DARIEN — A week after breaking ground, the project to expand the Darien High School cafeteria has hit a snag.

Board of Education member Jill McCammon delivered the news Monday at a meeting of the Board of Selectmen, informing the group that a large electrical line adjacent to the cafeteria could cause a problem.

“We knew all along that there was an electrical line that runs parallel to the cafeteria alongside the track. When we excavated it, we found that it comes up closer to the cafeteria than we had expected,” McCammon said.

According to McCammon, the Board of Education and the Cafeteria Building Committee now have three options as they proceed on the $1.68 million project that was approved in 2017.

They could continue with the project on schedule, but reduce the size by around 30 percent.

“That’s not a small number,” McCammon said, though she said the goal to bring cafeteria seating up from 338 seats to 420 could still be reached by increasing density in the expansion.

Still, McCammon said, the first option does not fix the problem of the power line’s location.

“Any time we’re talking about that power line, we’re talking about potential impact to future expansion projects all along the high school, including this one,” McCammon said.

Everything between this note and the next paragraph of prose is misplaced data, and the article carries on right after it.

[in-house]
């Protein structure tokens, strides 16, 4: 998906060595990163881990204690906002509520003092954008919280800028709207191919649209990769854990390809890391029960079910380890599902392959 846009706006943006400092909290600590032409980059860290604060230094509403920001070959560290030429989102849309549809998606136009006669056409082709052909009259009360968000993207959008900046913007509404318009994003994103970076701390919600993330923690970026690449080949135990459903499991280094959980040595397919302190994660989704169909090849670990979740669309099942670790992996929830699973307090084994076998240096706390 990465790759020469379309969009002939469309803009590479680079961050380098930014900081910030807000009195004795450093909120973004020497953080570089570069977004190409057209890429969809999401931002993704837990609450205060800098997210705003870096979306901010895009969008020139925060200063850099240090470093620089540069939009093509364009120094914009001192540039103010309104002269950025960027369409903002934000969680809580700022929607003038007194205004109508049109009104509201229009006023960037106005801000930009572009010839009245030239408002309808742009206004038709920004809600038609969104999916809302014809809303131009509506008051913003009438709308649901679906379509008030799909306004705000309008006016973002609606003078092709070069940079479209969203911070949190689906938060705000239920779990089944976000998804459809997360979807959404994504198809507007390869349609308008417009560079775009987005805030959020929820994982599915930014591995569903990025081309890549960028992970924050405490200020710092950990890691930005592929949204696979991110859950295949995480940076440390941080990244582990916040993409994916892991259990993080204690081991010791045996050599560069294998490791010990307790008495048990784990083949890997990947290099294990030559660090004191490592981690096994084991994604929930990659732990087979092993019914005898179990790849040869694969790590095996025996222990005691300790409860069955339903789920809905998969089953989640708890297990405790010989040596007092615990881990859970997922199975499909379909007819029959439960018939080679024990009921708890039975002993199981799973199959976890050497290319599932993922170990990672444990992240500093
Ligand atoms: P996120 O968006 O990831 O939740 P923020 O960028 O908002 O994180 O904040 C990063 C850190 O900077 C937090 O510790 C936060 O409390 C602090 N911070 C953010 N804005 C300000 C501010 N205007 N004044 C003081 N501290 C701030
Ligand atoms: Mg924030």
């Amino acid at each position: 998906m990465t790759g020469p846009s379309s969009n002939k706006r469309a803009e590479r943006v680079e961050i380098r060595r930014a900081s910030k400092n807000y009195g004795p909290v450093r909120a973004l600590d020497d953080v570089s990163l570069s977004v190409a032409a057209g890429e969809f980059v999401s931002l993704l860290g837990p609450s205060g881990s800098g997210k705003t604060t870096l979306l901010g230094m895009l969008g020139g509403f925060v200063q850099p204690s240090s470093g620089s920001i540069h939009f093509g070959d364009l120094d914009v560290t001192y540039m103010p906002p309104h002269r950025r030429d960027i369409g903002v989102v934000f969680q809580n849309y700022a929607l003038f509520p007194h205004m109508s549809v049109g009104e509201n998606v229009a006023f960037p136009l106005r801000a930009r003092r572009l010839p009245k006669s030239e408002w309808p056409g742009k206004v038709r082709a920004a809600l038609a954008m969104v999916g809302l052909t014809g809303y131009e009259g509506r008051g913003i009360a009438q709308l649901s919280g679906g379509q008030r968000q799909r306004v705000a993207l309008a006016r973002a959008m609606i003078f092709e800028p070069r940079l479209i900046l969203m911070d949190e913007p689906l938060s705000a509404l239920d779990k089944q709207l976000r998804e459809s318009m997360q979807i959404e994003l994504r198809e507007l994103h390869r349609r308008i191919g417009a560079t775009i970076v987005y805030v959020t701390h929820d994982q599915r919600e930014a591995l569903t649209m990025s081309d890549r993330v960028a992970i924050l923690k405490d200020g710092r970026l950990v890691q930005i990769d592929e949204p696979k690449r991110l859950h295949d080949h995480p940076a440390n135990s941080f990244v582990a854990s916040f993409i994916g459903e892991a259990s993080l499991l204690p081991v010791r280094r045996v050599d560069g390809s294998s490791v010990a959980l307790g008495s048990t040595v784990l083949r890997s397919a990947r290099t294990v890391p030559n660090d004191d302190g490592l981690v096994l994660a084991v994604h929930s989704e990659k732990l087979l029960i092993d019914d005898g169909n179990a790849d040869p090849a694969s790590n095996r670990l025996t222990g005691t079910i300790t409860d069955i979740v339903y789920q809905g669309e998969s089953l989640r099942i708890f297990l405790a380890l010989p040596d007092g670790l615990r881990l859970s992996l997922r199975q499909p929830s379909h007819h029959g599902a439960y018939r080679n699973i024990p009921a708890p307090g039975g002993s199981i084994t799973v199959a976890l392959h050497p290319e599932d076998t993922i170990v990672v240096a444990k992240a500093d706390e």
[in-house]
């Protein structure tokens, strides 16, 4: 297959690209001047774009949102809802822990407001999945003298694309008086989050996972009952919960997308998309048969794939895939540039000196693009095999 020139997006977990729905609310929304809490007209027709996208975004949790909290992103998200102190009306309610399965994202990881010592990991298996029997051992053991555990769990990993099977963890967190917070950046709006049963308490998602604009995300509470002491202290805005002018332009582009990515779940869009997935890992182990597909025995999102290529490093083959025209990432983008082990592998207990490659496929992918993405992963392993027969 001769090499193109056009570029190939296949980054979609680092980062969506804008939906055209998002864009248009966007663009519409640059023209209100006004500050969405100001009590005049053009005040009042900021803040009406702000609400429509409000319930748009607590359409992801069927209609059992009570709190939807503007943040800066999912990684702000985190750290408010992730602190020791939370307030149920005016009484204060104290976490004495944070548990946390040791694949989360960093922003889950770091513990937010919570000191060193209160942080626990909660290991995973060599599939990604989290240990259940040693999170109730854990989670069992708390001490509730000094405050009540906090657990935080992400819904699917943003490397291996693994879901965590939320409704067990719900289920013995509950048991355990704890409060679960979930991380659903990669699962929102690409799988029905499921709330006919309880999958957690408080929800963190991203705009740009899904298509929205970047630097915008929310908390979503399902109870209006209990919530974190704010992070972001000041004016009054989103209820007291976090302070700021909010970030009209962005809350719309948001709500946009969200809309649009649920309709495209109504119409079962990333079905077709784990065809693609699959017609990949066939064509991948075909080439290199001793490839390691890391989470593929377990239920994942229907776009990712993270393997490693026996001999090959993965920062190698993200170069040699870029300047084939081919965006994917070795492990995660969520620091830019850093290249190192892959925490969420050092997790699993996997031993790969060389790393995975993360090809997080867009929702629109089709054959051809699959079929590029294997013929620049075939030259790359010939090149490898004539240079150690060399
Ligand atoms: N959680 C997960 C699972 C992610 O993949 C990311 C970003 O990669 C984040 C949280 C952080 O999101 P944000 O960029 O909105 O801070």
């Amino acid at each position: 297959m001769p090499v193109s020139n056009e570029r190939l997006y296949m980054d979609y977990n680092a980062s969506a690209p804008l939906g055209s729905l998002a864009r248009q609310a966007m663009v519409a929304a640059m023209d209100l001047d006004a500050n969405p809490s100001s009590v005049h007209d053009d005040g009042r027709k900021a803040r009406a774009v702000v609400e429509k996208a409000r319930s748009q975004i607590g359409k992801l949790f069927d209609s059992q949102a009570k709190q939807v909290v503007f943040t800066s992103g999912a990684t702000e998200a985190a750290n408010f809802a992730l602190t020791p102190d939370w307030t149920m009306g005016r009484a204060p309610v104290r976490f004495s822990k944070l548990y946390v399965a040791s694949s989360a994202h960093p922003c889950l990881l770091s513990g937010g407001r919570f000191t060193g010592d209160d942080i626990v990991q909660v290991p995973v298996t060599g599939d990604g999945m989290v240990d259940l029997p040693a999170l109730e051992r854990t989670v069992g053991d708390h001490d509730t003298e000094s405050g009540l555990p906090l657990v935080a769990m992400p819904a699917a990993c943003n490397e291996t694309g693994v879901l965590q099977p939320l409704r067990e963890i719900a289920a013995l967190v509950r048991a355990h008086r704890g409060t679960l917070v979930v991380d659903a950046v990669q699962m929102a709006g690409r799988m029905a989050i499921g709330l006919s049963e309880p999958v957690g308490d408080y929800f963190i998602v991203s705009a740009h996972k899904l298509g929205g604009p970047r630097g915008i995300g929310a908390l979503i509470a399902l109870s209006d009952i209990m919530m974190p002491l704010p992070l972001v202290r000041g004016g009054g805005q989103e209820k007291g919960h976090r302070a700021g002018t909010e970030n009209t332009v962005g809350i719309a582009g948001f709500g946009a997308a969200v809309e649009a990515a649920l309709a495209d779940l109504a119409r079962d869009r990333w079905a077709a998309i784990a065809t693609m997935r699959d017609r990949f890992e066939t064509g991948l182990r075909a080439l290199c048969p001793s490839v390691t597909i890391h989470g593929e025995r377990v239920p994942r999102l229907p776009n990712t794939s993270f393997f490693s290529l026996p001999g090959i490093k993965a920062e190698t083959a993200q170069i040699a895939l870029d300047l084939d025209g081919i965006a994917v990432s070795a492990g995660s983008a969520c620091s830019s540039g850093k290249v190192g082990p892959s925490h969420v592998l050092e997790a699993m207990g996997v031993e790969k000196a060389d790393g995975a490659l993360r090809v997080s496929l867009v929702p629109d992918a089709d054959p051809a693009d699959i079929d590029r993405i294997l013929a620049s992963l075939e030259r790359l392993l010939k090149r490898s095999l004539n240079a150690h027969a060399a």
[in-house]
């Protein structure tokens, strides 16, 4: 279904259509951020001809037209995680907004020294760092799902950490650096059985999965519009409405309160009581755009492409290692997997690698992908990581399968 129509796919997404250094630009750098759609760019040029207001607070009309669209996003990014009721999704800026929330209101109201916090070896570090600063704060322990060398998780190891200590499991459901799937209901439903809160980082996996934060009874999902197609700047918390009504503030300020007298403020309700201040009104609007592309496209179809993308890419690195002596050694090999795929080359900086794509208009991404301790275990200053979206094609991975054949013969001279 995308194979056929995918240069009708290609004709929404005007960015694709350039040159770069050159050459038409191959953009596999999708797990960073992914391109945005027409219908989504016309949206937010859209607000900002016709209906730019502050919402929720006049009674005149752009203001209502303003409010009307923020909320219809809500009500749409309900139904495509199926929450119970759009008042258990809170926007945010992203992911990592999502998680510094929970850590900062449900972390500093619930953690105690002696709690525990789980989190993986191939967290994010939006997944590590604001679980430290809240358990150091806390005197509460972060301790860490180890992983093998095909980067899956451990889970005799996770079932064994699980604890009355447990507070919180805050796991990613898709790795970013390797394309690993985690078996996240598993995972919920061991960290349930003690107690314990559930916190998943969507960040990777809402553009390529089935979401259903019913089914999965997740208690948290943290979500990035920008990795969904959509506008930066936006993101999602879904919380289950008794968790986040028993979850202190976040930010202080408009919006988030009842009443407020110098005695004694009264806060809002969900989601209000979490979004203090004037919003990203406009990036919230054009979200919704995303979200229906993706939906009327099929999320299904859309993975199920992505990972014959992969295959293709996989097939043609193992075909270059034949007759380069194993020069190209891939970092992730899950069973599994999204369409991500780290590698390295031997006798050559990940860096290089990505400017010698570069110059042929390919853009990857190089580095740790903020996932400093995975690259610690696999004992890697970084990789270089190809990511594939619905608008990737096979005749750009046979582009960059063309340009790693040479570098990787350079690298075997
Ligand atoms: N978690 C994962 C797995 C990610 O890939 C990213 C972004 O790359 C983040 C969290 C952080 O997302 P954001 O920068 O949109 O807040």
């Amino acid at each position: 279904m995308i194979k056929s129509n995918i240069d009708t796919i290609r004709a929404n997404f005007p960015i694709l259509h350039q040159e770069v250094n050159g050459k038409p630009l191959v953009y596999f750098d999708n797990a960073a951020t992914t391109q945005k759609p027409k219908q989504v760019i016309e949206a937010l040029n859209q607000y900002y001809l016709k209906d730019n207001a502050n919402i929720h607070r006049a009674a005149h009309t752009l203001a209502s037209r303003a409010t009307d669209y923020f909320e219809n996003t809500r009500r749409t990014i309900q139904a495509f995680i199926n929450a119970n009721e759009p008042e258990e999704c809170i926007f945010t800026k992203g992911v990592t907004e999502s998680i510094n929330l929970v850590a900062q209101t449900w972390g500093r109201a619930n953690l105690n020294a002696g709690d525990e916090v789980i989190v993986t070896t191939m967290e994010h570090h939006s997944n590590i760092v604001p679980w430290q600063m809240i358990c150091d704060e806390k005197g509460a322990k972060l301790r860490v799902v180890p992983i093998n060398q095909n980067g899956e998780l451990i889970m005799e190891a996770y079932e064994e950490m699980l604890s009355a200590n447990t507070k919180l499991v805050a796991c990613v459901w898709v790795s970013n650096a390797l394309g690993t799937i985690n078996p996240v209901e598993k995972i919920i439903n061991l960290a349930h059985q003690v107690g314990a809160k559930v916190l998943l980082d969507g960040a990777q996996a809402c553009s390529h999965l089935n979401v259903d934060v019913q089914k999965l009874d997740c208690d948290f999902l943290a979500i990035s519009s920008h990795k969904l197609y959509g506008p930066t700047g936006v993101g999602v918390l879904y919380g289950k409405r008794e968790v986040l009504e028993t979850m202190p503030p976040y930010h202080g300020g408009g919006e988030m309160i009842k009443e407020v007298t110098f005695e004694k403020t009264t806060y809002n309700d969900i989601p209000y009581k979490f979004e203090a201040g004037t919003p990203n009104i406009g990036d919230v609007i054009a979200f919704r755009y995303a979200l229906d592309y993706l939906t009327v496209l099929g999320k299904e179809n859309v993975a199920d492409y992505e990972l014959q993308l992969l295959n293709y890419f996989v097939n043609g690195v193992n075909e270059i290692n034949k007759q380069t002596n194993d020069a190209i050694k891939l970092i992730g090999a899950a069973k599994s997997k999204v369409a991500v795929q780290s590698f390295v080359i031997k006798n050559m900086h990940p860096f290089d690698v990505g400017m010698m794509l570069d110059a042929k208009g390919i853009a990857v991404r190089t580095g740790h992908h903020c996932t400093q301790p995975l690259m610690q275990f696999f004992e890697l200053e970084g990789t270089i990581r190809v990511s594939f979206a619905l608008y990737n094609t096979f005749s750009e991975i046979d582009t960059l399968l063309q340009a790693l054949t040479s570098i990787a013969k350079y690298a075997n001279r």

The drawback to uprooting the line, McCammon said, is that moving the power line just where it sits near the cafeteria would likely cost $100,000, while moving the entire line could be double that.

Selectwoman Pamela Sparkman noted, despite a projected increase in school enrollment at the high school over the next two years, estimates drop after that, and further expansions might not be necessary. McCammon countered that future developments coming to town that could increase enrollment should also be kept in mind.

The second option, according to McCammon, is to build the cafeteria with a cantilever over the duct bank, to elevate part of the expansion over the power line.

McCammon said engineers have said the design was possible, but she is unsure whether Eversource would approve and that the line would have to be moved relatively quickly after the expansion was complete.

The third option would be to move the power line first, and then build the cafeteria as planned, though McCammon said she wasn’t sure it was feasible, because power would need to be cut to the school.

In any scenario, the expected finish date of the project, which was slated for Aug. 20, could possibly be delayed.

McCammon requested input from the Board of Selectmen by the April 11 meeting of the Cafeteria Building Committee, and said the issue came down to a few questions.

“Is this the kind of thing you would want escalated? Or do you just want to leave it as it is?” McCammon asked. “And I think the second question is, are you comfortable with the 30 percent reduction in capacity?”

justin.papp@scni.com; @justinjpapp1; 203-842-2586